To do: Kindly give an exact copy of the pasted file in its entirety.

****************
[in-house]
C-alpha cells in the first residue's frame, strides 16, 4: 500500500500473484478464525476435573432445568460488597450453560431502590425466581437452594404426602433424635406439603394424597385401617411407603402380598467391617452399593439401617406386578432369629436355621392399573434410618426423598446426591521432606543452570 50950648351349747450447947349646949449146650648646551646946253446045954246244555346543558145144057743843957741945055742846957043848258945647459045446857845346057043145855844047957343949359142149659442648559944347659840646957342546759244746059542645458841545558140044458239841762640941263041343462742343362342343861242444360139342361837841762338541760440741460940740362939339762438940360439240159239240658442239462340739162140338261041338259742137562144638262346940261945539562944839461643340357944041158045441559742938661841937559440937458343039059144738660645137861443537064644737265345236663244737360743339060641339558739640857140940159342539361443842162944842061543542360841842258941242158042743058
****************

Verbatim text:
[in-house]
C-alpha cells in the first residue's frame, strides 16, 4: 500500500500473484478464525476435573432445568460488597450453560431502590425466581437452594404426602433424635406439603394424597385401617411407603402380598467391617452399593439401617406386578432369629436355621392399573434410618426423598446426591521432606543452570 50950648351349747450447947349646949449146650648646551646946253446045954246244555346543558145144057743843957741945055742846957043848258945647459045446857845346057043145855844047957343949359142149659442648559944347659840646957342546759244746059542645458841545558140044458239841762640941263041343462742343362342343861242444360139342361837841762338541760440741460940740362939339762438940360439240159239240658442239462340739162140338261041338259742137562144638262346940261945539562944839461643340357944041158045441559742938661841937559440937458343039059144738660645137861443537064644737265345236663244737360743339060641339558739640857140940159342539361443842162944842061543542360841842258941242158042743058